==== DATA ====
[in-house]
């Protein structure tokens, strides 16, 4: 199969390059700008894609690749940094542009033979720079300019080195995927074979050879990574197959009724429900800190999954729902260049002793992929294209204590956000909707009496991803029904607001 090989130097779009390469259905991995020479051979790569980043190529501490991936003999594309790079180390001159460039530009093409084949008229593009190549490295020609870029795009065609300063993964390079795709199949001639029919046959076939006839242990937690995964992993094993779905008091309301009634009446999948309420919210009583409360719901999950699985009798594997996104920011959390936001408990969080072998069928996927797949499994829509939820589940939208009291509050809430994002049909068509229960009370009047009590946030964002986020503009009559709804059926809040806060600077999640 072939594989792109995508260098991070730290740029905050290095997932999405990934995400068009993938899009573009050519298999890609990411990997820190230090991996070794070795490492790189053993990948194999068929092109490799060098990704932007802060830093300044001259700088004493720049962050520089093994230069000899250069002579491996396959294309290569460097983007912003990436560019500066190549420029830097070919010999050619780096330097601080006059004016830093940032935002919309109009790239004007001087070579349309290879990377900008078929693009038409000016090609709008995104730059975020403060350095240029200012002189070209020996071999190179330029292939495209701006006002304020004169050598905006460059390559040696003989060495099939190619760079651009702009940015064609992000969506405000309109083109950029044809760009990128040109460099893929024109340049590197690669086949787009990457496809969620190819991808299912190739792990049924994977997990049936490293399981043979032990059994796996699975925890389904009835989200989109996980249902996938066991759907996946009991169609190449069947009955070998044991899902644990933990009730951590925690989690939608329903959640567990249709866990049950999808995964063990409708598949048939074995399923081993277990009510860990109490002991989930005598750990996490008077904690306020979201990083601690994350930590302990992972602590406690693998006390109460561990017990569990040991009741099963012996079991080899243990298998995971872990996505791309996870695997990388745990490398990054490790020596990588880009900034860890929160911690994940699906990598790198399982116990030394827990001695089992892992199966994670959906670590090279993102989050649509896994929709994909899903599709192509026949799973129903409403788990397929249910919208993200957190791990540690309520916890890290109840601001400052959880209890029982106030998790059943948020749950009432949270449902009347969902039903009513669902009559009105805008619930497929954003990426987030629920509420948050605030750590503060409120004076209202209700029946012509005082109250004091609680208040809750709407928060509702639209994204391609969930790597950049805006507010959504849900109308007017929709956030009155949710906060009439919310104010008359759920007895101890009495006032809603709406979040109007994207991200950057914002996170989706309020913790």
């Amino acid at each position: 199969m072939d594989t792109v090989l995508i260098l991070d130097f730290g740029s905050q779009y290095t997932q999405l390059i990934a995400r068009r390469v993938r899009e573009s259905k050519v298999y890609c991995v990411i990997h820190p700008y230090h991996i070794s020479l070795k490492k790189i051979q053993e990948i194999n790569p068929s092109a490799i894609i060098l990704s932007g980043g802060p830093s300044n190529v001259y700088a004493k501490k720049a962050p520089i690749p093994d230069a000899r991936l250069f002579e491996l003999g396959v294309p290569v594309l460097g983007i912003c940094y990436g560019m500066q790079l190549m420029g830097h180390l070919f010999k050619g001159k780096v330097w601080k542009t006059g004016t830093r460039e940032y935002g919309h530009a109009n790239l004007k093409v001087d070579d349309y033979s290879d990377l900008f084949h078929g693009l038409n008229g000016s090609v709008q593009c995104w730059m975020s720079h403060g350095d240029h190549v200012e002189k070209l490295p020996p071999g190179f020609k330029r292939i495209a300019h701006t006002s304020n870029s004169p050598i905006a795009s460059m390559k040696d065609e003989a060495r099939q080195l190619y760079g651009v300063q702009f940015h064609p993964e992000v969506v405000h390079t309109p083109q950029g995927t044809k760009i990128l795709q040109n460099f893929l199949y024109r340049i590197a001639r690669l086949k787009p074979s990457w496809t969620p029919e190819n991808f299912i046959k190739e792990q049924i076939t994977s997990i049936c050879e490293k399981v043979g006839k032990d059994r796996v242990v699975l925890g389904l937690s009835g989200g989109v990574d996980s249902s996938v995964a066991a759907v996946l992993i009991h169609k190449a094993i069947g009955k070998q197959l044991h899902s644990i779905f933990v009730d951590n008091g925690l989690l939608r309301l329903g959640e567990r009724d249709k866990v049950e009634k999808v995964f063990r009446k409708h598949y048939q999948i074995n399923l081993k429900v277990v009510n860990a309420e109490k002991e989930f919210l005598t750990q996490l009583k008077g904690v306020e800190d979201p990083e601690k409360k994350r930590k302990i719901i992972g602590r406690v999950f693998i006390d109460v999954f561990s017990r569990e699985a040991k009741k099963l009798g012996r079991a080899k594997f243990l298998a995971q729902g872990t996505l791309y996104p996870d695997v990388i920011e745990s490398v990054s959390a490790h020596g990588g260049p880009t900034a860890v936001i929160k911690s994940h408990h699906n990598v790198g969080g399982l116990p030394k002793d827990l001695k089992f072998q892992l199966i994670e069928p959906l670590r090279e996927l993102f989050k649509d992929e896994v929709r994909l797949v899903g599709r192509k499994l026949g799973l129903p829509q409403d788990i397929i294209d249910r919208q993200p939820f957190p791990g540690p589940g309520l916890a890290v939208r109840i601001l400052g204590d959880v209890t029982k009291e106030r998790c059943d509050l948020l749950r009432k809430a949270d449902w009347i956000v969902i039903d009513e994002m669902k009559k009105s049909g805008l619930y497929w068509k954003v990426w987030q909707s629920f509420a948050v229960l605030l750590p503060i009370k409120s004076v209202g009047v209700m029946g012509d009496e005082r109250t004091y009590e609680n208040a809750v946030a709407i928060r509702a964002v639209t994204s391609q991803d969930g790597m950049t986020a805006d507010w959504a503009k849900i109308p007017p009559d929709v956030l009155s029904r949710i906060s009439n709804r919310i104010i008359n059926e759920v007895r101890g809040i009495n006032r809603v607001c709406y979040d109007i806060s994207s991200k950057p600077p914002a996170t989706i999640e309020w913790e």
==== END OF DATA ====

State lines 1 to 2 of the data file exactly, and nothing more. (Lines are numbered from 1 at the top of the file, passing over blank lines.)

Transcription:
[in-house]
């Protein structure tokens, strides 16, 4: 199969390059700008894609690749940094542009033979720079300019080195995927074979050879990574197959009724429900800190999954729902260049002793992929294209204590956000909707009496991803029904607001 090989130097779009390469259905991995020479051979790569980043190529501490991936003999594309790079180390001159460039530009093409084949008229593009190549490295020609870029795009065609300063993964390079795709199949001639029919046959076939006839242990937690995964992993094993779905008091309301009634009446999948309420919210009583409360719901999950699985009798594997996104920011959390936001408990969080072998069928996927797949499994829509939820589940939208009291509050809430994002049909068509229960009370009047009590946030964002986020503009009559709804059926809040806060600077999640 072939594989792109995508260098991070730290740029905050290095997932999405990934995400068009993938899009573009050519298999890609990411990997820190230090991996070794070795490492790189053993990948194999068929092109490799060098990704932007802060830093300044001259700088004493720049962050520089093994230069000899250069002579491996396959294309290569460097983007912003990436560019500066190549420029830097070919010999050619780096330097601080006059004016830093940032935002919309109009790239004007001087070579349309290879990377900008078929693009038409000016090609709008995104730059975020403060350095240029200012002189070209020996071999190179330029292939495209701006006002304020004169050598905006460059390559040696003989060495099939190619760079651009702009940015064609992000969506405000309109083109950029044809760009990128040109460099893929024109340049590197690669086949787009990457496809969620190819991808299912190739792990049924994977997990049936490293399981043979032990059994796996699975925890389904009835989200989109996980249902996938066991759907996946009991169609190449069947009955070998044991899902644990933990009730951590925690989690939608329903959640567990249709866990049950999808995964063990409708598949048939074995399923081993277990009510860990109490002991989930005598750990996490008077904690306020979201990083601690994350930590302990992972602590406690693998006390109460561990017990569990040991009741099963012996079991080899243990298998995971872990996505791309996870695997990388745990490398990054490790020596990588880009900034860890929160911690994940699906990598790198399982116990030394827990001695089992892992199966994670959906670590090279993102989050649509896994929709994909899903599709192509026949799973129903409403788990397929249910919208993200957190791990540690309520916890890290109840601001400052959880209890029982106030998790059943948020749950009432949270449902009347969902039903009513669902009559009105805008619930497929954003990426987030629920509420948050605030750590503060409120004076209202209700029946012509005082109250004091609680208040809750709407928060509702639209994204391609969930790597950049805006507010959504849900109308007017929709956030009155949710906060009439919310104010008359759920007895101890009495006032809603709406979040109007994207991200950057914002996170989706309020913790």